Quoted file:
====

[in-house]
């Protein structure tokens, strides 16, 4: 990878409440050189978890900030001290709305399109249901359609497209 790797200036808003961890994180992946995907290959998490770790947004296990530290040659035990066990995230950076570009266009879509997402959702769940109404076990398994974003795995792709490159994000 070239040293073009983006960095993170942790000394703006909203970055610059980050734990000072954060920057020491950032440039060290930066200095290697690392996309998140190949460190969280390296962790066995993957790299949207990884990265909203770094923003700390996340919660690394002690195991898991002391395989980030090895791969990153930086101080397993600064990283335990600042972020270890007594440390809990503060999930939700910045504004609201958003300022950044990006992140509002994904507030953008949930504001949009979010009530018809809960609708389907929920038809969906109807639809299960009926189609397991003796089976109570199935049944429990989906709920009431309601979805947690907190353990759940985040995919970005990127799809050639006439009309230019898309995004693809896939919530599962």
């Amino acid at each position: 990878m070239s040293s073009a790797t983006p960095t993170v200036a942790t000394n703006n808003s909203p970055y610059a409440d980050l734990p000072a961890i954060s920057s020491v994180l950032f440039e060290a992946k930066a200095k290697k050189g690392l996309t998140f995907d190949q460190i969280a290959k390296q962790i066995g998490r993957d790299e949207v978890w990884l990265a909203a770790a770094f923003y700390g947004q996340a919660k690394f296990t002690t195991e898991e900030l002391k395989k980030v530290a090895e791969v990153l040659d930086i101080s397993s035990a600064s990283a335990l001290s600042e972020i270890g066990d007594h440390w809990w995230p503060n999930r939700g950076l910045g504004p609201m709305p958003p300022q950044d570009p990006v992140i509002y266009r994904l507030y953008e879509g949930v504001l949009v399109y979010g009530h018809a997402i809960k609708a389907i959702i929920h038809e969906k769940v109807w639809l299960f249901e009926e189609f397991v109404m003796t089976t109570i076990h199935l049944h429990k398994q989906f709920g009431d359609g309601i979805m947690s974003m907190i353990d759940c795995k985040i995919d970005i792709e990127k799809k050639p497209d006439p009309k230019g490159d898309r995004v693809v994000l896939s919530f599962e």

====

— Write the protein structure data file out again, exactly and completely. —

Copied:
[in-house]
């Protein structure tokens, strides 16, 4: 990878409440050189978890900030001290709305399109249901359609497209 790797200036808003961890994180992946995907290959998490770790947004296990530290040659035990066990995230950076570009266009879509997402959702769940109404076990398994974003795995792709490159994000 070239040293073009983006960095993170942790000394703006909203970055610059980050734990000072954060920057020491950032440039060290930066200095290697690392996309998140190949460190969280390296962790066995993957790299949207990884990265909203770094923003700390996340919660690394002690195991898991002391395989980030090895791969990153930086101080397993600064990283335990600042972020270890007594440390809990503060999930939700910045504004609201958003300022950044990006992140509002994904507030953008949930504001949009979010009530018809809960609708389907929920038809969906109807639809299960009926189609397991003796089976109570199935049944429990989906709920009431309601979805947690907190353990759940985040995919970005990127799809050639006439009309230019898309995004693809896939919530599962």
């Amino acid at each position: 990878m070239s040293s073009a790797t983006p960095t993170v200036a942790t000394n703006n808003s909203p970055y610059a409440d980050l734990p000072a961890i954060s920057s020491v994180l950032f440039e060290a992946k930066a200095k290697k050189g690392l996309t998140f995907d190949q460190i969280a290959k390296q962790i066995g998490r993957d790299e949207v978890w990884l990265a909203a770790a770094f923003y700390g947004q996340a919660k690394f296990t002690t195991e898991e900030l002391k395989k980030v530290a090895e791969v990153l040659d930086i101080s397993s035990a600064s990283a335990l001290s600042e972020i270890g066990d007594h440390w809990w995230p503060n999930r939700g950076l910045g504004p609201m709305p958003p300022q950044d570009p990006v992140i509002y266009r994904l507030y953008e879509g949930v504001l949009v399109y979010g009530h018809a997402i809960k609708a389907i959702i929920h038809e969906k769940v109807w639809l299960f249901e009926e189609f397991v109404m003796t089976t109570i076990h199935l049944h429990k398994q989906f709920g009431d359609g309601i979805m947690s974003m907190i353990d759940c795995k985040i995919d970005i792709e990127k799809k050639p497209d006439p009309k230019g490159d898309r995004v693809v994000l896939s919530f599962e």